• Bring shorts. Shorts will be worn during the exam. Paper shorts can be provided by our staff, but most patients feel more comfortable in their own athletic shorts.


Possible causes
Most of the time, no one knows what causes scoliosis. It occurs in healthy children, and the condition may be inherited.

There are several types of scoliosis:

  • Congenital: The bones in the spine did not form correctly before the child was born.
  • Neuromuscular: This type is related to problems with the nervous system or muscles, such as cerebral palsy, spina bifida and muscular dystrophy.
  • Mechanical: This occurs when a child has a leg length difference. This condition is treated differently than scoliosis.
  • Idiopathic: This type is the most common and develops in children with otherwise healthy bones. No reason is known. There are three types:
    • Infantile: This form usually occurs in children under the age of four.
    • Juvenile: This form occurs between ages 4 to 10.
    • Adolescent: This form occurs between ages 11 to 18. It is the most common type of scoliosis.



Steps to get help
A positive scoliosis screening does not mean that your child has scoliosis and will need treatment. It simply means that you should get your child checked by his primary care provider or at a Children’s clinic.

If your child has scoliosis, your doctor will help decide on the next steps. It is important for your child to be evaluated early so you have the most treatment choices. Scoliosis will not prevent your child from doing his regular activities or sports. Finding a curve in the spine early allows for more treatment options.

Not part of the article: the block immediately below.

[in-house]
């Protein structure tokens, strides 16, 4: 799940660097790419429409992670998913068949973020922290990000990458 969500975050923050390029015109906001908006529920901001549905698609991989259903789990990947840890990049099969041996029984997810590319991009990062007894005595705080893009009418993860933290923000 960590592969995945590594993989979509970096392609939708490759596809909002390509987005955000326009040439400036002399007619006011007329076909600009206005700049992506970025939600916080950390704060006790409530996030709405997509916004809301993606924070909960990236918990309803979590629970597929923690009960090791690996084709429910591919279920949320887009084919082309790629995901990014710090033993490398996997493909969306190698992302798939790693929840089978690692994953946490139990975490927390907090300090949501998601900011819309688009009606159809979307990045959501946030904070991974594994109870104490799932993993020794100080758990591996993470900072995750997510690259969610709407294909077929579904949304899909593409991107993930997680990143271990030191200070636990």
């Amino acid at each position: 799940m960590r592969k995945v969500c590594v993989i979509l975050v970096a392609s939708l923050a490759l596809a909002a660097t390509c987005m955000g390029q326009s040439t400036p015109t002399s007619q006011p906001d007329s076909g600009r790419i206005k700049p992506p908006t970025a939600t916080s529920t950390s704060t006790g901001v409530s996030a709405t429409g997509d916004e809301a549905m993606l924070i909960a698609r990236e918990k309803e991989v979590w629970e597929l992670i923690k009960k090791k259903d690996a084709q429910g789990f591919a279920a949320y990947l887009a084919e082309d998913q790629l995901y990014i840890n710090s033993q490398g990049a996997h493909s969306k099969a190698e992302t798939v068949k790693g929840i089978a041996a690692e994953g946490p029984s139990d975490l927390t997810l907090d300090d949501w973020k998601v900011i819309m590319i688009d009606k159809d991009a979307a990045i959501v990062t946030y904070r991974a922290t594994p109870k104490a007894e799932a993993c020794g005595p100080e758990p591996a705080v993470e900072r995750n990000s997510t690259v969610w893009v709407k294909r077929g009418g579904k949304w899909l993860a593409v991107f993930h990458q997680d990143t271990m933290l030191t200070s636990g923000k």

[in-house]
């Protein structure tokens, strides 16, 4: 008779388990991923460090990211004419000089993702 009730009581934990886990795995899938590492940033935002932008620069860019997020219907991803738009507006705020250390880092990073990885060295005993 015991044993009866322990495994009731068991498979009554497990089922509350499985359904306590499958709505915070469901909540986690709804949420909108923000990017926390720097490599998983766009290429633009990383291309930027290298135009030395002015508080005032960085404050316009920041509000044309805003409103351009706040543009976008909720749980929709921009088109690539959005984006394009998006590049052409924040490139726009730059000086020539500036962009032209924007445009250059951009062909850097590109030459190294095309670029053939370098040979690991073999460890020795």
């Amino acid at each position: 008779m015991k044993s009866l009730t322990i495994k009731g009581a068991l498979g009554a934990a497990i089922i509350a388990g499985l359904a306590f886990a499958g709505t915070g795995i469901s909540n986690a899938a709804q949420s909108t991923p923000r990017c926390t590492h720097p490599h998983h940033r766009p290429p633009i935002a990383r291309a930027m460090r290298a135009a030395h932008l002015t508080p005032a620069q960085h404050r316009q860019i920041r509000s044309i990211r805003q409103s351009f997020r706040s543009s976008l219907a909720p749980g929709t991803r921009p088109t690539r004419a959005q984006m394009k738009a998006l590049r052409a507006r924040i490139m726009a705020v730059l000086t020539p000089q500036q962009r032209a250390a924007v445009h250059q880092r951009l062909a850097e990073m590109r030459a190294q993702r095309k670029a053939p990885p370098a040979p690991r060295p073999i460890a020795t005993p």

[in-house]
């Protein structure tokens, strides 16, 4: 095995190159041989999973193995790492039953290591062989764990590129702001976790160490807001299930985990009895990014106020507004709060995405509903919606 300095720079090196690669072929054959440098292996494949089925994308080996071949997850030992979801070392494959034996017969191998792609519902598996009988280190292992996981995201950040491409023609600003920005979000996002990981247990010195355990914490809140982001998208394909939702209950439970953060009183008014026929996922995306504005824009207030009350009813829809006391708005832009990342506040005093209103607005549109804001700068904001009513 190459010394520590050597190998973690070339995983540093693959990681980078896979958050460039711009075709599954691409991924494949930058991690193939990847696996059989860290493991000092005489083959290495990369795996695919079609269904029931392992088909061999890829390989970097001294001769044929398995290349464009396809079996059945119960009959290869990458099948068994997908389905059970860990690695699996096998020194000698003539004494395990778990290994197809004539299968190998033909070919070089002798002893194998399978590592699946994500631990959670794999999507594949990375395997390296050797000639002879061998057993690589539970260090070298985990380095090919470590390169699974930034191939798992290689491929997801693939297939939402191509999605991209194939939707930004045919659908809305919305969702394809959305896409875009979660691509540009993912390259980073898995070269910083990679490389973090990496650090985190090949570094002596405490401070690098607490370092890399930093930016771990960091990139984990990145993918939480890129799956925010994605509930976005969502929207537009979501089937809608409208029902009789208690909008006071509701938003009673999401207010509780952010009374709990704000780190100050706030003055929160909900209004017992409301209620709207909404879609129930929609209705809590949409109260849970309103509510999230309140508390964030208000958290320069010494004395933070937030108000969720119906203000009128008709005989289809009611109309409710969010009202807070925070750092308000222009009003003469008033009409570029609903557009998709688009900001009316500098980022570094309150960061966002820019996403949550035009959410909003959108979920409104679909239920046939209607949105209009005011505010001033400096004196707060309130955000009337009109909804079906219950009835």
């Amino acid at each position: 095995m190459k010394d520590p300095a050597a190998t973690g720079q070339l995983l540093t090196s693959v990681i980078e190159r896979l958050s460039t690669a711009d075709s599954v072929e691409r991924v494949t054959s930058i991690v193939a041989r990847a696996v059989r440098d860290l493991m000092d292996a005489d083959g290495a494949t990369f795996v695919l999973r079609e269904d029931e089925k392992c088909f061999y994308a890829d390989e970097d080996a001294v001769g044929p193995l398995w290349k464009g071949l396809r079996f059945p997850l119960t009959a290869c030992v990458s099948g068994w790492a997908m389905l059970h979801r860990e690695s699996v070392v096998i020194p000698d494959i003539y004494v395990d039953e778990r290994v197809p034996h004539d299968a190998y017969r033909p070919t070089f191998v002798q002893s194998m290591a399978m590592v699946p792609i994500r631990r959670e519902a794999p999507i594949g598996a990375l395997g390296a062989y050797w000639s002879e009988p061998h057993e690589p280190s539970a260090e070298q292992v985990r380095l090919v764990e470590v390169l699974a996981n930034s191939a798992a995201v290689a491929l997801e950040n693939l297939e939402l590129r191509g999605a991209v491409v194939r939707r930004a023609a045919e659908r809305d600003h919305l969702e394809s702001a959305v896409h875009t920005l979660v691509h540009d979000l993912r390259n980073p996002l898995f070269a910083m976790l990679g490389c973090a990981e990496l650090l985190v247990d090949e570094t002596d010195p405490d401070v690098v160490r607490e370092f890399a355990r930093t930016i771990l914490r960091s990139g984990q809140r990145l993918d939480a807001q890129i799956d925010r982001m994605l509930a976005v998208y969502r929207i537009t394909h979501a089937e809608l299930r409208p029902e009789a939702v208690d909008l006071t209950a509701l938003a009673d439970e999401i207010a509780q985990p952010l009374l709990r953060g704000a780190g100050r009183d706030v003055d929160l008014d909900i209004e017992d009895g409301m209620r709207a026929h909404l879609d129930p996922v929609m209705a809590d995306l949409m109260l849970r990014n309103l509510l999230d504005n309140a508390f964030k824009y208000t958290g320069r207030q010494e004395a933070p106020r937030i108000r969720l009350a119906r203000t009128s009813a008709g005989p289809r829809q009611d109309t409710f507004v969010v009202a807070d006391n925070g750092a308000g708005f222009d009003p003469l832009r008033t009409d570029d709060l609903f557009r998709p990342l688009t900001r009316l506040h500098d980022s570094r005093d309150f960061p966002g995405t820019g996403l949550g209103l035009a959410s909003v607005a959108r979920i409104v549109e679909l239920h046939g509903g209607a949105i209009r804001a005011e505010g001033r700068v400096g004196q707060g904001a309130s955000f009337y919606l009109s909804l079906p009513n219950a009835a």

1. Contact your child’s pediatrician or set up an appointment with Children’s Scoliosis Screening Program

  • Find a doctor
  • Learn more about our scoliosis screening clinic
  • Schedule a scoliosis screening clinic appointment by calling one of our clinics


2.Take action

If your child has scoliosis, your doctor will help determine the next steps.

  • Some children and teens require a follow-up recheck at six months or one year
  • A few children and teens may need medical treatment such as bracing or surgery
  • Your child can continue his sports or activities unless the doctor says to stop


3. Set up an appointment with a specialist

Your child’s doctor or our scoliosis screening staff can tell you if your child needs to see an orthopaedic surgeon.


Your child’s treatment will depend on the kind of scoliosis, size of the curve and how much he is likely to grow. The goal of treatment is to decrease the progression. Small curves in children at skeletal maturity have a very low risk of progression, while fairly large curves in skeletally immature patients have the highest risk of progression.

Treatments may include:

  • Observation and rechecks
  • Bracing
  • Surgery
  • Physical Therapy

Information provided by Children’s Healthcare of Atlanta (CHOA)

For additional information regarding scoliosis, visit the Children’s Healthcare of Atlanta scoliosis page by clicking HERE.


Contact Us
  • Buford Center : 770.614.2401
  • Lawrenceville Center : 770.339.4283
  • Norcross Center : 770.638.5700
  • Newton Center : 770.786.9086
  • Rockdale Center : 770.785.4345